Rhumb Lines: Beating the Heat at Anchor


This month’s article on ventilation got me thinking about how the current situation will impact living aboard in marinas.

During 10 years of living aboard, two of those years were in a marina in Guam, where my partner Theresa and I worked at the local newspaper to replenish our cruising kitty. Hardier souls lived at anchor in Apra Harbor, but the typhoon routine, the mosquitos, and tropical heat finally drove us to a cheap dock in “Gerberville,” the old sub base and typhoon refuge. Though dockside living was convenient for working, I missed the steady breeze blowing through the boat at anchor. The portable AC unit we bought was a poor substitute for salt air.

When people hear that we spent nearly all of our 10 years weaving along the equator, they often wonder how we managed the heat. Our 30-foot William Atkin ketch Tosca had just two hatches—a butterfly hatch over the main saloon, and the companionway. Three small ports in the cabin trunk (two aft, one forward), a mushroom vent over the stove, and a cowl vent at the bow rounded out our ventilation system.

Despite this shortcoming, we were able to live quite comfortably in some of the most hot and humid corners of the planet. The trick was to steer clear of marinas and anchor out—something we did to save money anyway. The few times we were tempted into a marina, we found ourselves sweltering.

At anchor, though, even on a still night (and truly still nights were rare), the Windscoop at the companionway, and a 12-volt fan over the bunk kept us cool enough for sleeping. On warm nights we’d jump in the water, rinse with a jug of fresh water and washcloth, and pat dry before going to bed. Underway, a bucket of seawater over the head with a wet towel wipe-down helped of lower body surface temperature.

Some topography creates alluring natural marinas, with steep-to shores and handy coconut palms, trees, or rocks that allow for shore tying. From the Straits of Magellan to fjords of Norway, there is no shortage of picturesque, protected spots where you can run a line ashore.

Soufriere Bay in St. Lucia, where you can shore-tie in the shadow of an ancient volcano, is one of the most familiar of these natural “marinas.” My personal favorite such spot was the island of Moorea’s Opunohu Bay in French Polynesia, but even in that idyllic spot, we decided that the striking photo of Tosca tied under the shadow of the island peaks was barely worth the stuffy nights.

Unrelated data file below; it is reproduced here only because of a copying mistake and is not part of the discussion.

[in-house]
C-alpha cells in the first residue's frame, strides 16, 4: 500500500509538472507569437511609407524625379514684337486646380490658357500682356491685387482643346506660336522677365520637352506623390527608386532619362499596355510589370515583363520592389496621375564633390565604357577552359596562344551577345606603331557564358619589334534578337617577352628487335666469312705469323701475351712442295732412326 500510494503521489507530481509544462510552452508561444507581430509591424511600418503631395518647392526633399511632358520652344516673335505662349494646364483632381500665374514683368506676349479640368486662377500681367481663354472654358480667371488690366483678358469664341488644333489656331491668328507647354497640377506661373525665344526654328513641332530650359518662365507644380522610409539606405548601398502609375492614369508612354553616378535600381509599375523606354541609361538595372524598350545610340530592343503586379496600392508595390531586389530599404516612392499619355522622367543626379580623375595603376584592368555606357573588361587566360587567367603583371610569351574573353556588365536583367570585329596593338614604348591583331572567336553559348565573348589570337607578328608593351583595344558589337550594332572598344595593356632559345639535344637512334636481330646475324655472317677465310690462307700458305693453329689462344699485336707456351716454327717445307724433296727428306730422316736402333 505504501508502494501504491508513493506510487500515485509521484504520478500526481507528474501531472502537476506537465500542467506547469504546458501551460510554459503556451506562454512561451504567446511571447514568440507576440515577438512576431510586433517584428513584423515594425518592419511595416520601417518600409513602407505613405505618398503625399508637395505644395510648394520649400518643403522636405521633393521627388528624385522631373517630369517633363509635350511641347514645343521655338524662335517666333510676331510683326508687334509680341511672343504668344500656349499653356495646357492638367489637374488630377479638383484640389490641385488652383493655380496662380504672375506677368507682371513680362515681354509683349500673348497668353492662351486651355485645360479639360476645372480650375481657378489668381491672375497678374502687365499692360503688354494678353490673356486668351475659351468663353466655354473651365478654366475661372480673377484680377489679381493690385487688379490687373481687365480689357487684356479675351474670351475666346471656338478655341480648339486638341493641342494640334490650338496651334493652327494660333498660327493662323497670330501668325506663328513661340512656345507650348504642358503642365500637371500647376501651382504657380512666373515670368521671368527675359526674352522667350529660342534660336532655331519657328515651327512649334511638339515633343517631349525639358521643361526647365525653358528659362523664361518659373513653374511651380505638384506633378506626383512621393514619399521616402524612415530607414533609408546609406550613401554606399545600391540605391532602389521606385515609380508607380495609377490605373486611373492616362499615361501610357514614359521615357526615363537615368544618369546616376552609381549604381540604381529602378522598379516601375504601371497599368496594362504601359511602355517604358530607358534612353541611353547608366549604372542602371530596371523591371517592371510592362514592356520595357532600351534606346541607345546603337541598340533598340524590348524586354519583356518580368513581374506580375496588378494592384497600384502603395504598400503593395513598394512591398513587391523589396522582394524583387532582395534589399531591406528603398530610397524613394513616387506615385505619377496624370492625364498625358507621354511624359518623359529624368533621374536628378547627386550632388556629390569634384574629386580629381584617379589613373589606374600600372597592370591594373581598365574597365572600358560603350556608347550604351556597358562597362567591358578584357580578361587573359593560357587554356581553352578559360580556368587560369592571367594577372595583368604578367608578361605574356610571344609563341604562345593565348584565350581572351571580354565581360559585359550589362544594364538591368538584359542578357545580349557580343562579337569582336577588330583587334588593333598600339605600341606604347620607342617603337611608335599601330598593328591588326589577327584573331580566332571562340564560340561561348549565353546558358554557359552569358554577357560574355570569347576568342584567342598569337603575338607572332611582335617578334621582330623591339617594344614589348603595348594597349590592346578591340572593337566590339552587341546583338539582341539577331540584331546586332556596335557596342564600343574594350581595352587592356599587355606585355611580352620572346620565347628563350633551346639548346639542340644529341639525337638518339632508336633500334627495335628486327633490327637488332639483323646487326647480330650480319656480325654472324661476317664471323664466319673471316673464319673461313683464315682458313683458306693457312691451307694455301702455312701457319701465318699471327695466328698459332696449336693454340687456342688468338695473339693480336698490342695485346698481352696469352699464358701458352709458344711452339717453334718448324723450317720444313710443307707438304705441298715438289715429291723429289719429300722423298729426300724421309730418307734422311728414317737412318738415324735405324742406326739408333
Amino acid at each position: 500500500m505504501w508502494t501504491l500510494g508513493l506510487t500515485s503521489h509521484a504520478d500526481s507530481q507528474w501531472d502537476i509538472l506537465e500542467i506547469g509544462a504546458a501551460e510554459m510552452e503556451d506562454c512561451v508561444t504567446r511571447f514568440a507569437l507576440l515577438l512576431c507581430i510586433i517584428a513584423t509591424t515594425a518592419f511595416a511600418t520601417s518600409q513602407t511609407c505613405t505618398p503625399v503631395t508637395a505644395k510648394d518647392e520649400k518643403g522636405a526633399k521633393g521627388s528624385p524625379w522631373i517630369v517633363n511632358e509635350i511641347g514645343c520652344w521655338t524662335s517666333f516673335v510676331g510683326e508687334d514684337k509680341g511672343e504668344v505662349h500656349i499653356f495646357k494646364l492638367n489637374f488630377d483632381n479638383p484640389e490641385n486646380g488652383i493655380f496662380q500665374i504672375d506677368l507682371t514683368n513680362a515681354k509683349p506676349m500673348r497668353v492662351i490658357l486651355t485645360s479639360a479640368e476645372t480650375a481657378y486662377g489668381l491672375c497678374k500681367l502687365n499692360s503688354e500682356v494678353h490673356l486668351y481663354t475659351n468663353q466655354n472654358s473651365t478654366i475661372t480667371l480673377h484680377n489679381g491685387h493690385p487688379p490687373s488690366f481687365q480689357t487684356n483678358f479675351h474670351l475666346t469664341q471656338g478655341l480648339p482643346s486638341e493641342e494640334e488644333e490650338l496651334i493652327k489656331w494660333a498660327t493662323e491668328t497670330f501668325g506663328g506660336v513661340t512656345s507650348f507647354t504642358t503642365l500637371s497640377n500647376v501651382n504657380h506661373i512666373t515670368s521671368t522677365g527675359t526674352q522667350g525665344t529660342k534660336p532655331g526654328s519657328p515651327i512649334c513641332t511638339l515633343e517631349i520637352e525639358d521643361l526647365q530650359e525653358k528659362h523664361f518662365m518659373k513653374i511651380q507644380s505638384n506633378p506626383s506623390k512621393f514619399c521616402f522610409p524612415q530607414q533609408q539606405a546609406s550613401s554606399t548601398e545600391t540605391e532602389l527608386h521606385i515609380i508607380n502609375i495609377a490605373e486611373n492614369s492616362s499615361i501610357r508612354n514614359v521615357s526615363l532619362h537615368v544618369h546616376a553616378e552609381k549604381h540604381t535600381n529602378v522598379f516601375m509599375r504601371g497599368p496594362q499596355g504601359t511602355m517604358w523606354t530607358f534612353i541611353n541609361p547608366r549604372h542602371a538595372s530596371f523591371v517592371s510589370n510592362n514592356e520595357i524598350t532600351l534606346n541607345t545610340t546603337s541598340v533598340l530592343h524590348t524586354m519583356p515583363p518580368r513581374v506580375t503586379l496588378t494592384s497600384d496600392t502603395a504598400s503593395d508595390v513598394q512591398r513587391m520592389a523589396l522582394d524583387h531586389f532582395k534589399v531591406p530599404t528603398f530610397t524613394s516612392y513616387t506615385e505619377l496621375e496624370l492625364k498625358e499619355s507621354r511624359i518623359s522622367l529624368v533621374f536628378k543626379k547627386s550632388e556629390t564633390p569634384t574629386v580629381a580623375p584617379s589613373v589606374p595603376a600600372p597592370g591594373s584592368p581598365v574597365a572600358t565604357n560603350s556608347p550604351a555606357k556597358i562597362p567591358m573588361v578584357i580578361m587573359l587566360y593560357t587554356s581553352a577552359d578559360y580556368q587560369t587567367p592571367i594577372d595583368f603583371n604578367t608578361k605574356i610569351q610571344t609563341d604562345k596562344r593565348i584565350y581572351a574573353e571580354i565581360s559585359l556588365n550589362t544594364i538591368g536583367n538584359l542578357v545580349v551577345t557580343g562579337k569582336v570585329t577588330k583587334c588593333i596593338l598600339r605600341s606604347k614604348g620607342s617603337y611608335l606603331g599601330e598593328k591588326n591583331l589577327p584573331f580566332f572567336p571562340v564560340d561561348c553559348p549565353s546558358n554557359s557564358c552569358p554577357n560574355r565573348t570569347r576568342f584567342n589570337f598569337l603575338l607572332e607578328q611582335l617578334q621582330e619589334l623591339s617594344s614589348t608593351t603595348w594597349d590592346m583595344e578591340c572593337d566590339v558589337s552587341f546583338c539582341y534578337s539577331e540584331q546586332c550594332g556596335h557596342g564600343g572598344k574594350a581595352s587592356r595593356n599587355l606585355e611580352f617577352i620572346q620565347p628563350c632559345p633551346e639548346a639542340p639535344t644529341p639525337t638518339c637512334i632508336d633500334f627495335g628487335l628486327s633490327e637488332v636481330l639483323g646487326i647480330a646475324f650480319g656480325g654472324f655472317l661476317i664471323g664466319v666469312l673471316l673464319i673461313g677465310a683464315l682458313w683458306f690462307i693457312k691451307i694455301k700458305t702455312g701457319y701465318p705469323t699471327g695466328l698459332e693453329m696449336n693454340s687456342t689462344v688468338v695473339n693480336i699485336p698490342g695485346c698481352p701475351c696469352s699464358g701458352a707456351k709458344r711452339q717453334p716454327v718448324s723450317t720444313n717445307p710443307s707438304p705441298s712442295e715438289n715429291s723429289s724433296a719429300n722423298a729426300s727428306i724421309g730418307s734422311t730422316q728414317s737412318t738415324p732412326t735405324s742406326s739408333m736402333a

On the rare occasions when we did tie to the shore, we used a spare anchor rode. Today, many cruising boats—particularly in higher latitudes— have more permanent setups that make it easier to run a line to the nearest rock, pole, or tree. Beginning page 20 of this issue, contributing writer Jonathan Neeves, whose catamaran Josepheline roams widely around Australia, discusses the many creative ways that cruising gear has been adapted to these unconventional anchoring situations.

Although I can understand the appeal of hopping from marina to marina as one cruises a country or coast, it’s not my thing. With experts recommending that we minimize our close contacts to prevent the spread of COVID-19, the idea of marina life holds even less appeal to me today. At anchor, we have everything we need on our good little ship, and the world’s marvelous ventilation system is ours to enjoy.


Practical Sailor has been independently testing and reporting on marine products for serious sailors for more than 45 years. Supported entirely by subscribers, Practical Sailor accepts no advertising or any form of compensation from manufacturers whose products we test. Testing is carried out by a team of experts from a wide range of fields including marine electronics, marine safety, marine surveying, sailboat rigging, sailmaking, engineering, ocean sailing, sailboat racing, and sailboat construction and design. This diversity of expertise allows us to carry out in-depth, objective evaluation of virtually every product available to serious sailors. Practical Sailor is edited by Darrell Nicholson, a long-time liveaboard sailor and trans-Pacific cruiser with more than three decades of experience as a marine writer, photographer, boat captain, and product tester. Before taking on the editor’s position at Practical Sailor, Darrell was the editor of Offshore magazine, a boating-lifestyle magazine serving the New England area. Darrell has won multiple awards from Boating Writer’s International, including the Monk Farnham award for editorial excellence. He holds a U.S. Coast Guard 100-ton Master license and has worked as a harbor pilot and skippered a variety of commercial charter boats.


  1. Many of my favorite mid-summer anchorages on the Chesapeake Bay are only semi-protected, with waves blocked by a sand spit or low lying farmer’s fields, but open to the breeze. A protected creek can be sultry. Whether thunderstorms are likely and the risk acceptable requires a judgment call. Open to the southerly breeze and protected from the west (the most probable thunderstorm gust direction) is ideal but not always achievable. Darn.


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